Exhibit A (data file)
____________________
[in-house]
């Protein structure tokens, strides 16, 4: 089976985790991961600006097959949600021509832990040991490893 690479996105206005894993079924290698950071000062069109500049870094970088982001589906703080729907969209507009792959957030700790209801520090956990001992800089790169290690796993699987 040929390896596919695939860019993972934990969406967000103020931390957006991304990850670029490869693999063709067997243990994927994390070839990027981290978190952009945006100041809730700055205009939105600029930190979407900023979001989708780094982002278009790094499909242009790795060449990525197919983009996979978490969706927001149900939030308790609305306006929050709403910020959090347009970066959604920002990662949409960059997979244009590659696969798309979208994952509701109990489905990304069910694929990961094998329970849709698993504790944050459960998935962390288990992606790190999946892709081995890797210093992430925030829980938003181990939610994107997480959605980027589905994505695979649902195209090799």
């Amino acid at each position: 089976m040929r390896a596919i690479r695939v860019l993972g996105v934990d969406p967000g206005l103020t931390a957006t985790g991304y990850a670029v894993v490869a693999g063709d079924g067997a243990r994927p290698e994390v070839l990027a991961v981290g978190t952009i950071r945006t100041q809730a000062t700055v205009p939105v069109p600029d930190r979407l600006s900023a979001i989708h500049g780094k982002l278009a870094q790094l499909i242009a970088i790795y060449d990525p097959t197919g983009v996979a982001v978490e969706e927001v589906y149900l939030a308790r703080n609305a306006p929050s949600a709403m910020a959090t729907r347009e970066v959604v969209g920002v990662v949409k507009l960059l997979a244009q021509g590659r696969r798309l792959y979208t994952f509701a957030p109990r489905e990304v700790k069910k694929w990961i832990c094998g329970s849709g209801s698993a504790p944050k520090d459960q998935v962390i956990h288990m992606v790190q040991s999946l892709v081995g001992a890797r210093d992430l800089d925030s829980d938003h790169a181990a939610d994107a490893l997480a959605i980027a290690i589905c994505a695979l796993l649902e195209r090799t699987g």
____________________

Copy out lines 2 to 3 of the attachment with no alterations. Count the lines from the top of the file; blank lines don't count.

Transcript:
């Protein structure tokens, strides 16, 4: 089976985790991961600006097959949600021509832990040991490893 690479996105206005894993079924290698950071000062069109500049870094970088982001589906703080729907969209507009792959957030700790209801520090956990001992800089790169290690796993699987 040929390896596919695939860019993972934990969406967000103020931390957006991304990850670029490869693999063709067997243990994927994390070839990027981290978190952009945006100041809730700055205009939105600029930190979407900023979001989708780094982002278009790094499909242009790795060449990525197919983009996979978490969706927001149900939030308790609305306006929050709403910020959090347009970066959604920002990662949409960059997979244009590659696969798309979208994952509701109990489905990304069910694929990961094998329970849709698993504790944050459960998935962390288990992606790190999946892709081995890797210093992430925030829980938003181990939610994107997480959605980027589905994505695979649902195209090799």
């Amino acid at each position: 089976m040929r390896a596919i690479r695939v860019l993972g996105v934990d969406p967000g206005l103020t931390a957006t985790g991304y990850a670029v894993v490869a693999g063709d079924g067997a243990r994927p290698e994390v070839l990027a991961v981290g978190t952009i950071r945006t100041q809730a000062t700055v205009p939105v069109p600029d930190r979407l600006s900023a979001i989708h500049g780094k982002l278009a870094q790094l499909i242009a970088i790795y060449d990525p097959t197919g983009v996979a982001v978490e969706e927001v589906y149900l939030a308790r703080n609305a306006p929050s949600a709403m910020a959090t729907r347009e970066v959604v969209g920002v990662v949409k507009l960059l997979a244009q021509g590659r696969r798309l792959y979208t994952f509701a957030p109990r489905e990304v700790k069910k694929w990961i832990c094998g329970s849709g209801s698993a504790p944050k520090d459960q998935v962390i956990h288990m992606v790190q040991s999946l892709v081995g001992a890797r210093d992430l800089d925030s829980d938003h790169a181990a939610d994107a490893l997480a959605i980027a290690i589905c994505a695979l796993l649902e195209r090799t699987g």